Zim ‘rogue shadow’ worries World Bank

A WORLD Bank (WB) executive has warned that Zimbabwe’s recovery efforts will be held back by a “Rogue Shadow of Informality” that will affect revenue flows into the fiscus and aggravate deepening poverty.

Speaking during a Confederation of Zimbabwe Industries (CZI) meeting to review first quarter economic trends on Friday, WB chief country economist Stella Ilieva said in some countries where the informal sector is dominant, State revenues have been reduced by between five and 12 percentage points.

“The risk that we see is the high informality that actually holds back the recovery,” Ilieva said.

“As we know, the informal sector is quite significant in Zimbabwe. Maybe you have seen a recent World Bank report called the Rogue Shadow of Informality and this rogue shadow really affects revenue. The report estimates that five to 12 percentage points lower revenues are not only always encompassed with a higher informal sector but also makes it more complicated to do monetary policy or to provide a strong financial system,” Ilieva noted.

She spoke as several reports have indicated that as much as 70% of Zimbabwe’s economy has drifted into the informal sector following prolonged de-industrialisation, which started during the Economic Structural Adjustment Programme era in the 1990s and escalated at the turn of the century.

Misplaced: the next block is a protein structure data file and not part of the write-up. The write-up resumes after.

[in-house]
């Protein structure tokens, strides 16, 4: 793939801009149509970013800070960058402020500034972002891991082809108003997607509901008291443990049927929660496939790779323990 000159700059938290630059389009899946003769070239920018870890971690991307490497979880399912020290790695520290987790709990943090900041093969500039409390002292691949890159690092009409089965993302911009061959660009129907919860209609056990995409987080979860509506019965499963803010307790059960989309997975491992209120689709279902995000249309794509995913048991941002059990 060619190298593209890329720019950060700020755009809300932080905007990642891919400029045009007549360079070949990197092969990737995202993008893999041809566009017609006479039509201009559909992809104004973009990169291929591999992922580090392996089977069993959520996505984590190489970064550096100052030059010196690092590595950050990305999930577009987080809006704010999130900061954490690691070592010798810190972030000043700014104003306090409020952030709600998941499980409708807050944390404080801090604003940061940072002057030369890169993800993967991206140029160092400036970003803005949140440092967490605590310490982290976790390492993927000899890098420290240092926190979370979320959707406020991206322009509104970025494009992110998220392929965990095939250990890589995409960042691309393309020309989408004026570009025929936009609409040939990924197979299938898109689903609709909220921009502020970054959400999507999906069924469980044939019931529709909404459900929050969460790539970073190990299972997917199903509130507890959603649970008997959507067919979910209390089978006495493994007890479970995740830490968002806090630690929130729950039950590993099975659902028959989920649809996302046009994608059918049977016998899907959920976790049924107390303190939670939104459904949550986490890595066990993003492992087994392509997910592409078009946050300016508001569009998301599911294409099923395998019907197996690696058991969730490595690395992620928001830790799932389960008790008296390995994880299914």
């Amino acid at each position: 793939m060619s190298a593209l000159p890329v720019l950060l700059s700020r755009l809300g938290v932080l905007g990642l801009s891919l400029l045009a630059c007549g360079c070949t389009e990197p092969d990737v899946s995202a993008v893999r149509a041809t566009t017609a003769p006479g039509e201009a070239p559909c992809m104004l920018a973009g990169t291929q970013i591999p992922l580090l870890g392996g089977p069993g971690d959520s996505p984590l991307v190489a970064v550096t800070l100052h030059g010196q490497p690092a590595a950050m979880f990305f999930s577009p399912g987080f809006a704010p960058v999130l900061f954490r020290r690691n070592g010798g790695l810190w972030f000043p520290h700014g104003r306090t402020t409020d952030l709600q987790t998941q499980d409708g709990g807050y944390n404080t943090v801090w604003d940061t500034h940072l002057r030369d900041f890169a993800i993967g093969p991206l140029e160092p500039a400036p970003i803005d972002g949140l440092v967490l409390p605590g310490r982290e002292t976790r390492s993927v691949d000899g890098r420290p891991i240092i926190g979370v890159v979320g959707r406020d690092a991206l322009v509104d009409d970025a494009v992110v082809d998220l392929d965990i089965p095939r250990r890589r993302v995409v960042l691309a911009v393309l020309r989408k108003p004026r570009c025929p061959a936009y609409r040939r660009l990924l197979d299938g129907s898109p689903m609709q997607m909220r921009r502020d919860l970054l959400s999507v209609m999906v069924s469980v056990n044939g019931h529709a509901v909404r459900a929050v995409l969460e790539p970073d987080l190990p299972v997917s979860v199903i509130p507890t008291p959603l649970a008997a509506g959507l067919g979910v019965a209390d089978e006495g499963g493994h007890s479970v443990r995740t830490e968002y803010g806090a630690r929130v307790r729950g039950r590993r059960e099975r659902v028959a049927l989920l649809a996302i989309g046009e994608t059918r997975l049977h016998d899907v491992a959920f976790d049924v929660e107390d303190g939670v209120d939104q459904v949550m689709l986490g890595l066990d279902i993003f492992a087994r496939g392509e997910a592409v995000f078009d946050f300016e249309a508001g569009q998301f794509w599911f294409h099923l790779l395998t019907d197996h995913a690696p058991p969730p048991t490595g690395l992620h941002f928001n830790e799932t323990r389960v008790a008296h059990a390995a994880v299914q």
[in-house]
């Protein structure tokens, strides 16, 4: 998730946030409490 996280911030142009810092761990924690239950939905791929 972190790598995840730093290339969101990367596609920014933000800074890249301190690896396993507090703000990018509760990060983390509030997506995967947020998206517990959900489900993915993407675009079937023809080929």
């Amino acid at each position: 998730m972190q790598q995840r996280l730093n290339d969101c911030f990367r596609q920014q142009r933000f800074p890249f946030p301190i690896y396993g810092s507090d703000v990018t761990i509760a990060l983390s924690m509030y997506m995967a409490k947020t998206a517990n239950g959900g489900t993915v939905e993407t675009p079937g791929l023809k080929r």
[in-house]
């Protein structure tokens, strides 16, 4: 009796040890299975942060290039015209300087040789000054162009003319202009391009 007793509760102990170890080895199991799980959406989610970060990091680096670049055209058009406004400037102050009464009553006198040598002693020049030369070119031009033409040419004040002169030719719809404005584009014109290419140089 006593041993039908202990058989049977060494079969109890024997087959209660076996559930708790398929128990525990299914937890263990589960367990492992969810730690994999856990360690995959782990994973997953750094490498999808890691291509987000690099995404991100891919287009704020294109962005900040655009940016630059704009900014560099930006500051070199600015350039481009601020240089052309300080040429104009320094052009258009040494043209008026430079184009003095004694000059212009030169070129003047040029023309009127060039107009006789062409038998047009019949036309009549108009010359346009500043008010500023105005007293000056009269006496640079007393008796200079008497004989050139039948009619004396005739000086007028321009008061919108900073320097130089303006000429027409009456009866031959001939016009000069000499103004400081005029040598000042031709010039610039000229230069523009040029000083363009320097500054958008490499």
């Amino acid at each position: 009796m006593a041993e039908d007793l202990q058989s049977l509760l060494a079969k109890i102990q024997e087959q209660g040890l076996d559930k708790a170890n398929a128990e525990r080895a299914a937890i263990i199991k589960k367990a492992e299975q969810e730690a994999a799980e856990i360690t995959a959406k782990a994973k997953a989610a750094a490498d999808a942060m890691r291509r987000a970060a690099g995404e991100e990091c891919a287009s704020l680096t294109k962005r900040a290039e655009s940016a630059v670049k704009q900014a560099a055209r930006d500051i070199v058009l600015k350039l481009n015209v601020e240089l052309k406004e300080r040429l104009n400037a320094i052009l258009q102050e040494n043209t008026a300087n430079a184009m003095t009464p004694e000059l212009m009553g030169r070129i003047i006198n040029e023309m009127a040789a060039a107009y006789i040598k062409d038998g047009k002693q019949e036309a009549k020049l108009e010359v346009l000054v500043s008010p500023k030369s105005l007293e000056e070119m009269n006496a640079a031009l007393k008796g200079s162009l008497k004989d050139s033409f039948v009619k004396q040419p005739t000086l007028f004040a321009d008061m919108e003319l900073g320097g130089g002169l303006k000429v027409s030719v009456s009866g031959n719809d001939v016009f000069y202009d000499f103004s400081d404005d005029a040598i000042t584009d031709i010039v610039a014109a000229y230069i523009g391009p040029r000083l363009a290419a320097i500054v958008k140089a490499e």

Zimbabwe has been trying to rebuild the economy through home-grown SMEs, after bad governance pushed away investors.

Apart from dodging taxes, the informal sector has failed to lift millions out of grinding poverty as it lacks financial resources to tackle Zimbabwe’s high unemployment levels.

“Another risk is the high poverty rate,” Ilieva noted.

“This will also contain demand here. We estimated a poverty rate of 45%, extreme poverty in 2020 and probably this year it will be similar. A lot of people, about 7,9 million people, are living below the food poverty line. They have very low access to education services, to health services and this needs to be addressed, otherwise it will damage long-term growth prospects,” she added.

“We are a bit more cautious in our growth projections for Zimbabwe although I am very happy to hear that businesses are very positive about recent developments. We also hear of recovery in the region and globally. But we also see significant risk to this recovery especially in the region. These risks are also valid for Zimbabwe,” Ilieva said.

“The main trading partner of Zimbabwe in the region (South Africa) is expected to grow at a modest rate this year, maybe the recovery will then strengthen next year but this year the situation doesn’t look so promising.”

Labour and Economic and Development Research Institute of Zimbabwe executive director Godfrey Kanyenze said: “If there is a favourable weather condition, we get excited about it but this is also the moment for us to do the right things that ensure that we secure the gains and also sustain the trajectory as well as mitigating the risk.”

Zimbabwe Economic Policy Analysis and Research Unit executive director Gibson Chigumira said for recovery to be achieved, stability was important.

“We need to understand the composition of the exports. What will make us remain more competitive as we get into the continental free trade area is to broaden the scope of manufactured exports. That is what will further increase our competitiveness as a country,” he said.


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